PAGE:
This is equally true for Joe O’Dea, whose headlong flight to the middle since winning the Republican primary took its own header after O’Dea sabotaged himself on abortion by claiming ownership of 2020’s soundly defeated abortion restriction ballot measure Proposition 115. O’Dea has been running on a message pretty much directly cribbed from ex-Sen. Cory Gardner’s narrowly successful 2014 campaign, as a “different kind of Republican” who puts “country before party.” That makes O’Dea’s headlining the GOP’s “unity tour” alongside decidedly immoderate Republicans like Danny Moore, Randy Corporon, and former FEC United employee-turned GOP state House candidate Stephanie Wheeler (standing next to O’Dea in the photo above) highly inadvisable to say the least.

For candidates fighting an uphill battle to win in spite of their party’s deep unpopularity, the absolute last thing they should be doing is “unifying” the unpopular party’s brand with their own. This is such a basic rule for this kind of campaign that it’s honestly bewildering to see it so cavalierly disregarded. Either there’s a dynamic they’re counting on that isn’t evident in any poll we see today, or the Colorado Republican ticket is chaining itself together and heedlessly running for the cliff.

Show us evidence of the former if you have it.

10 Community Comments, Facebook Comments

  1. JohnInDenver says:

    If the "divisive questions" and observations only come from OUTSIDE the carefully curated media selections of the Republicans, then it won't matter.  at least, that is what seems to be happening. 

    George Will's WAPO column praising O'Dea for saying that Trump lost and Biden is legitimately elected might rattle a few minds … but the true Republicans aren't reading the Washington Post Opinions page other than perhaps jumping to a Hugh Hewitt or Gary Abernathy column. Or pointing with glee at any column that shows "even the Washington Post doesn't like Biden."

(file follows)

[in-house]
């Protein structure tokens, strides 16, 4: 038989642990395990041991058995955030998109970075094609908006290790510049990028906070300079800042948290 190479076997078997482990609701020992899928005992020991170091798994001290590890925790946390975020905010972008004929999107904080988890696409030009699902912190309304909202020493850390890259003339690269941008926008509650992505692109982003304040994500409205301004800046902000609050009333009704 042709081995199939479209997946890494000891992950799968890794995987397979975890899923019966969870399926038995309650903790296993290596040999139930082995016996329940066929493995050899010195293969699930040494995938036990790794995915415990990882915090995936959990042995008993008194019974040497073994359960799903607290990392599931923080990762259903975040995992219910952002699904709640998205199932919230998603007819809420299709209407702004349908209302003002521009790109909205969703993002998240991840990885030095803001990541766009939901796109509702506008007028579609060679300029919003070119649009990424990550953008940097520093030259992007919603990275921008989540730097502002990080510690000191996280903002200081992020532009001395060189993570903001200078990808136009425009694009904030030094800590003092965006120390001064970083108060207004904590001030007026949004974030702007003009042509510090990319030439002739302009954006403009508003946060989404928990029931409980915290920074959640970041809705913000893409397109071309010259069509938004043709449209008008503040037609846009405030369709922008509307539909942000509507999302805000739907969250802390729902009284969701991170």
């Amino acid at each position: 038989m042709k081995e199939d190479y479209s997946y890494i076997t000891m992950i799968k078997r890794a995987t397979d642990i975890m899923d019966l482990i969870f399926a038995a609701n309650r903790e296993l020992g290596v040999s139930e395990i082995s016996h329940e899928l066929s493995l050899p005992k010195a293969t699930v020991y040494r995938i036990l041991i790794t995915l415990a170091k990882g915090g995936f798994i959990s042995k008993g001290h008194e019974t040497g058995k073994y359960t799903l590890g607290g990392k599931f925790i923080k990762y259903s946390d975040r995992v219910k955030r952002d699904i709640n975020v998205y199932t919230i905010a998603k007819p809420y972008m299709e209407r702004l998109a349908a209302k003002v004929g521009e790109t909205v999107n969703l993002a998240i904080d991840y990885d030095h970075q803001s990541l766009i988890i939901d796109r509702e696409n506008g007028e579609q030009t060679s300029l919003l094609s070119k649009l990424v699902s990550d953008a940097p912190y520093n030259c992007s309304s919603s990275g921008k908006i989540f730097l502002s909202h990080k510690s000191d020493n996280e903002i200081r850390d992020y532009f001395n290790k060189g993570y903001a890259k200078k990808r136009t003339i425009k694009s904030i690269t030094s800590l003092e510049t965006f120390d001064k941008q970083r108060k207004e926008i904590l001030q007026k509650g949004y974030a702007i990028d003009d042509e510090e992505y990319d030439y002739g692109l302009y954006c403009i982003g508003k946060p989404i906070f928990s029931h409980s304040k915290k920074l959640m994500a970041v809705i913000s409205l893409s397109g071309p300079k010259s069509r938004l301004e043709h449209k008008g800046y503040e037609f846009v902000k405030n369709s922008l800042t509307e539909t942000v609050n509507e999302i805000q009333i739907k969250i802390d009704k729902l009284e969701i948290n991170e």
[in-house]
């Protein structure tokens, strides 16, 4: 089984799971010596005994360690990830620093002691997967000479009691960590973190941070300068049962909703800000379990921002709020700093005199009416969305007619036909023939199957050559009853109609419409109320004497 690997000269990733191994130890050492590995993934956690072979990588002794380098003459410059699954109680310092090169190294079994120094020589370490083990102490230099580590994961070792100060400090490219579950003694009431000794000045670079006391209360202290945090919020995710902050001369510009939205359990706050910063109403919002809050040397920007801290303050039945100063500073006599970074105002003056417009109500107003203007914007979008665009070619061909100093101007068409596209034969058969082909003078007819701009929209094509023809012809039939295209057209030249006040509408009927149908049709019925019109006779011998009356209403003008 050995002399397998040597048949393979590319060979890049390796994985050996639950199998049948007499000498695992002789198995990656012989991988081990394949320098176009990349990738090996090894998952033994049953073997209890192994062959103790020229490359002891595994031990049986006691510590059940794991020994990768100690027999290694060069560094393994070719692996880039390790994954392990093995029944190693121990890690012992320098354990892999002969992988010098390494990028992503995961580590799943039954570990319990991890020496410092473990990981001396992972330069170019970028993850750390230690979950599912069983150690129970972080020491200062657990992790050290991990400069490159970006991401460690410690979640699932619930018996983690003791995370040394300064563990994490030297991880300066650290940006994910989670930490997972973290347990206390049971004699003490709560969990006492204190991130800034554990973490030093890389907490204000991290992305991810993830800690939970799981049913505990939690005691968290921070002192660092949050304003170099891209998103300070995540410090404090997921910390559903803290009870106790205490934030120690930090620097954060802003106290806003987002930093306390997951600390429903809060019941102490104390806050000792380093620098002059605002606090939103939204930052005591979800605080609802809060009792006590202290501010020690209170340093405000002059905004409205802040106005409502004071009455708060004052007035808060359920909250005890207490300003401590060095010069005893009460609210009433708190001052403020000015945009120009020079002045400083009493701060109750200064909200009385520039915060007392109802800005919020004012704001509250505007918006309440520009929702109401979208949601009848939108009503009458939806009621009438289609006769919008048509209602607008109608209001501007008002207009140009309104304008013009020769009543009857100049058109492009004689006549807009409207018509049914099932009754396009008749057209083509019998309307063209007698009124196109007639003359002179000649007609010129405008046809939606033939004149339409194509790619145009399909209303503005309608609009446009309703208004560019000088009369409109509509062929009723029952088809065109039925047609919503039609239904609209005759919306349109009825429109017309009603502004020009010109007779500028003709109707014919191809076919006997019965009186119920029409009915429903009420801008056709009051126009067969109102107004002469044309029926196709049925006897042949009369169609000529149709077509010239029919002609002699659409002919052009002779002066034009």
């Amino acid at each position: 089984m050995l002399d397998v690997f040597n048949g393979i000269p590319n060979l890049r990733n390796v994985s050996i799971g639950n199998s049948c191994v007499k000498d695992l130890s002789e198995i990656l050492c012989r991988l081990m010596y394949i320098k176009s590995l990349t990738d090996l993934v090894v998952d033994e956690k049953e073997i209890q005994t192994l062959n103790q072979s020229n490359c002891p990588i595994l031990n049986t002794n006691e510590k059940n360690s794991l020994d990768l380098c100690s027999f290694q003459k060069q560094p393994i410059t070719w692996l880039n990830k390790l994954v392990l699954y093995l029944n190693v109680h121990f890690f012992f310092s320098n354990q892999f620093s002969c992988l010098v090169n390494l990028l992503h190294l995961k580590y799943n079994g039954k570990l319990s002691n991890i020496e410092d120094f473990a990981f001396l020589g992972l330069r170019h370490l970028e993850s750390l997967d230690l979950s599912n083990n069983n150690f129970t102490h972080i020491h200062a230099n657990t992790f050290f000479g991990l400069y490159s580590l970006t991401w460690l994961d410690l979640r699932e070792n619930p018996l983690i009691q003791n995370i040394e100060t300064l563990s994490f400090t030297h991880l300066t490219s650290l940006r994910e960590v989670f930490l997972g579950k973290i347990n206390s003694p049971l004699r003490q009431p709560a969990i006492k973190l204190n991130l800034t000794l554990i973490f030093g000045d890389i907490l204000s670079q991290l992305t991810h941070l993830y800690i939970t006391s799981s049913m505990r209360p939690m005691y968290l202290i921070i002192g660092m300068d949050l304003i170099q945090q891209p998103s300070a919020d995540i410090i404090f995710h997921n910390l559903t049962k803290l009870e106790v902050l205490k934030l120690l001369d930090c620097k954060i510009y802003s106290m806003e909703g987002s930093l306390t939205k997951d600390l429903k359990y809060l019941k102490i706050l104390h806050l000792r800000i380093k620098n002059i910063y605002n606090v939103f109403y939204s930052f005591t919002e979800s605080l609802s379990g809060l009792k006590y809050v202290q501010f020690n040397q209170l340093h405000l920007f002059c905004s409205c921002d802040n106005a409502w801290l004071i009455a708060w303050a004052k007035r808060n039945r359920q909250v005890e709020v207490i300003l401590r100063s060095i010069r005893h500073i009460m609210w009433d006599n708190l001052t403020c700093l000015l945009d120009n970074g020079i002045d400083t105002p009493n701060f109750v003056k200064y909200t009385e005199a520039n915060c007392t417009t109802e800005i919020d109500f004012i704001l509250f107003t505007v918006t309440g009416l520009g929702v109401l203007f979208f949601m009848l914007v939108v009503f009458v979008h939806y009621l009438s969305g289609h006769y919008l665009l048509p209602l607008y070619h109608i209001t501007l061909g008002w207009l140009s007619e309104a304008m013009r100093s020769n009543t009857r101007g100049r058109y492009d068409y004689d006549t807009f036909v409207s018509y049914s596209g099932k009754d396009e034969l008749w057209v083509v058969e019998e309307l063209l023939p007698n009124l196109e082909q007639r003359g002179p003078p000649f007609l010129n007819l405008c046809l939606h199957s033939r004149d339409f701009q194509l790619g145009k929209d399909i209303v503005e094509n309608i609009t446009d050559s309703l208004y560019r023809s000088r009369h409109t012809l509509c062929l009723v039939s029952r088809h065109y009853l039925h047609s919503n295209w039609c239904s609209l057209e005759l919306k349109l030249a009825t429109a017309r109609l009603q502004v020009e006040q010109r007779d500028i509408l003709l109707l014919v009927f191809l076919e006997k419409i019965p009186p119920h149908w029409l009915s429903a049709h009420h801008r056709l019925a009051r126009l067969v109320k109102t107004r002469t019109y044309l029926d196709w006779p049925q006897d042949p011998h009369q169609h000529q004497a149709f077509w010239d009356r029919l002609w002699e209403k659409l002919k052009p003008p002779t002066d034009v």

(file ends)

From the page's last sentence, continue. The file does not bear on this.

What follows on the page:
All of them can express concern about crime going up and education going down — and they all agree by apparently NOT having a specific program to explain how they can change those trends. And every one of them is against inflation at the grocery store and gasoline pumps. So, "unity."

  2. Moderatus says:

    Despite some disagreements, Republicans are unified in their commitment to Colorado. We want freedom and affordability for everyone.

    It's such a simple strong message that Colorado Pols is terrified of it and have to pick away at it. The voters are ready for change.

    • Genghis says:

      We want freedom and affordability for everyone.

      False as a simple matter of fact, but hey, keep on parroting.

    • Conserv. Head Banger says:

      Sorry, M, but most in this crop of Republican candidates don’t support “freedom” for pregnant women to have control of their lives. These candidates also want a religious theocracy in the US with the “fertilized egg is a human person” and a “fetus is a baby” to become part of the state religion, along with Christian nationalism.

      • Moderatus says:

        Democrats have turned abortion into a litmus test, except when they need to hold on to power and welcome Kevin Priola. There will be a compromise on abortion someday and it won't be abortion on demand until the moment of birth. Your position is the untenable position.

        • Conserv. Head Banger says:

          Actually, Moderatus, the "fertilized egg is a human person/fetus is a baby" is the untenable position. Colorado voters have fully stated four times since 2008 that they don't want your religion in their bedrooms. 

          You easily forget that one of the founders of the modern conservative movement, the late Senator Barry Goldwater, was pro-choice. Colorado does it right, leaving the decisions up to women, their families, their doctors, just as Goldwater envisioned.

        • spaceman2021 says:

          Reproductive rights is a winning issue, Moddy, and you can't stand that.  Reap what you sow, snowflake

        • unnamed says:

          Trying to control womens' bodies and making Government small enough to fit into peoples' bedrooms is an untenable position.  Even you know that.  Which is why you're crying about it on this blog.  The fortunes of your death cult are waning thanks to their stupidity.


          Also, thank you for obliterating the last of your bench by alienating Kevin Priola.

  3. NOV GOP meltdown says:

    You want freedom but you all support a wannabe dictator and are fine with him shitting all over the law whenever he pleases.

    You want affordability but you all opposed the inflation reduction act, which cuts prescription drug costs.

    Hey wait, I just found two reasons you all don't want freedom and affordability.


  4. unnamed says:

    Nutlid, maybe your sorry excuse for a party should put forth workable ideas and stop pandering to election deniers and insurrectionists, before shits-for-brains like you throw out hollow slogans that most Coloradoans can see right through.

    Btw, how did you feel about your party failing to flip that seat in NY?   The one everyone thought they had in the bag.